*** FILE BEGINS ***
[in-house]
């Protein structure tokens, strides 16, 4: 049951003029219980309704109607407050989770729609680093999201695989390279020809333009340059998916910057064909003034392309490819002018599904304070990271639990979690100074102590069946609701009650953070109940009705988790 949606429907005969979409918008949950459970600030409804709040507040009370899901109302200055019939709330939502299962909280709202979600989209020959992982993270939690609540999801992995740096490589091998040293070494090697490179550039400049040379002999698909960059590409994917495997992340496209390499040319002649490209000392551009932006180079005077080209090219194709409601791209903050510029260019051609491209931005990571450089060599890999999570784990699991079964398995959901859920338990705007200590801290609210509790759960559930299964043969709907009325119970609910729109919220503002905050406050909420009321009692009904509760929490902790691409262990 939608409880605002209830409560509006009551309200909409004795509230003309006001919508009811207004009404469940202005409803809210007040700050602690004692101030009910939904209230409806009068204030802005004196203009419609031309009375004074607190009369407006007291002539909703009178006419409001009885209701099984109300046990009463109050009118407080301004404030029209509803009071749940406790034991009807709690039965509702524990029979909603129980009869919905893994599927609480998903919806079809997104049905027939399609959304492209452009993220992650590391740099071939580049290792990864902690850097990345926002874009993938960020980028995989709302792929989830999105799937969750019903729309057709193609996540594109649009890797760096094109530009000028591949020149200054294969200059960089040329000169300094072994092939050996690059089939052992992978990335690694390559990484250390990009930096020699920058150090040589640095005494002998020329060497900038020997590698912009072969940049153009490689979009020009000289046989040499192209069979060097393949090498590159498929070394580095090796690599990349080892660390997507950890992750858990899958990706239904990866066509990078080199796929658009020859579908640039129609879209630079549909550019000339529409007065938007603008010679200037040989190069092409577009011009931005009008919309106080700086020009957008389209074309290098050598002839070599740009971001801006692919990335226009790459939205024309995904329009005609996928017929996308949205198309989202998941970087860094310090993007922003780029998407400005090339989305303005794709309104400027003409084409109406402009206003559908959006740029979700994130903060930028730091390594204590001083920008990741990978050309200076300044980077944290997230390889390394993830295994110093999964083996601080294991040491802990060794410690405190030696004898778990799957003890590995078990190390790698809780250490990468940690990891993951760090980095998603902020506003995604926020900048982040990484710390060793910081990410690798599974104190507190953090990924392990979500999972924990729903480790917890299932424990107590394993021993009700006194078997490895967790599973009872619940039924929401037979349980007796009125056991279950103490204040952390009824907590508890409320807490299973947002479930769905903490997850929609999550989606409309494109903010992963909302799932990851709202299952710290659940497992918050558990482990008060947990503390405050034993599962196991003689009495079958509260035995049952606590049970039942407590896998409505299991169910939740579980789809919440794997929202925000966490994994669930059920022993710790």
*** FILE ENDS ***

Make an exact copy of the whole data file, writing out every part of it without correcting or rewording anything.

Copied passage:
[in-house]
């Protein structure tokens, strides 16, 4: 049951003029219980309704109607407050989770729609680093999201695989390279020809333009340059998916910057064909003034392309490819002018599904304070990271639990979690100074102590069946609701009650953070109940009705988790 949606429907005969979409918008949950459970600030409804709040507040009370899901109302200055019939709330939502299962909280709202979600989209020959992982993270939690609540999801992995740096490589091998040293070494090697490179550039400049040379002999698909960059590409994917495997992340496209390499040319002649490209000392551009932006180079005077080209090219194709409601791209903050510029260019051609491209931005990571450089060599890999999570784990699991079964398995959901859920338990705007200590801290609210509790759960559930299964043969709907009325119970609910729109919220503002905050406050909420009321009692009904509760929490902790691409262990 939608409880605002209830409560509006009551309200909409004795509230003309006001919508009811207004009404469940202005409803809210007040700050602690004692101030009910939904209230409806009068204030802005004196203009419609031309009375004074607190009369407006007291002539909703009178006419409001009885209701099984109300046990009463109050009118407080301004404030029209509803009071749940406790034991009807709690039965509702524990029979909603129980009869919905893994599927609480998903919806079809997104049905027939399609959304492209452009993220992650590391740099071939580049290792990864902690850097990345926002874009993938960020980028995989709302792929989830999105799937969750019903729309057709193609996540594109649009890797760096094109530009000028591949020149200054294969200059960089040329000169300094072994092939050996690059089939052992992978990335690694390559990484250390990009930096020699920058150090040589640095005494002998020329060497900038020997590698912009072969940049153009490689979009020009000289046989040499192209069979060097393949090498590159498929070394580095090796690599990349080892660390997507950890992750858990899958990706239904990866066509990078080199796929658009020859579908640039129609879209630079549909550019000339529409007065938007603008010679200037040989190069092409577009011009931005009008919309106080700086020009957008389209074309290098050598002839070599740009971001801006692919990335226009790459939205024309995904329009005609996928017929996308949205198309989202998941970087860094310090993007922003780029998407400005090339989305303005794709309104400027003409084409109406402009206003559908959006740029979700994130903060930028730091390594204590001083920008990741990978050309200076300044980077944290997230390889390394993830295994110093999964083996601080294991040491802990060794410690405190030696004898778990799957003890590995078990190390790698809780250490990468940690990891993951760090980095998603902020506003995604926020900048982040990484710390060793910081990410690798599974104190507190953090990924392990979500999972924990729903480790917890299932424990107590394993021993009700006194078997490895967790599973009872619940039924929401037979349980007796009125056991279950103490204040952390009824907590508890409320807490299973947002479930769905903490997850929609999550989606409309494109903010992963909302799932990851709202299952710290659940497992918050558990482990008060947990503390405050034993599962196991003689009495079958509260035995049952606590049970039942407590896998409505299991169910939740579980789809919440794997929202925000966490994994669930059920022993710790």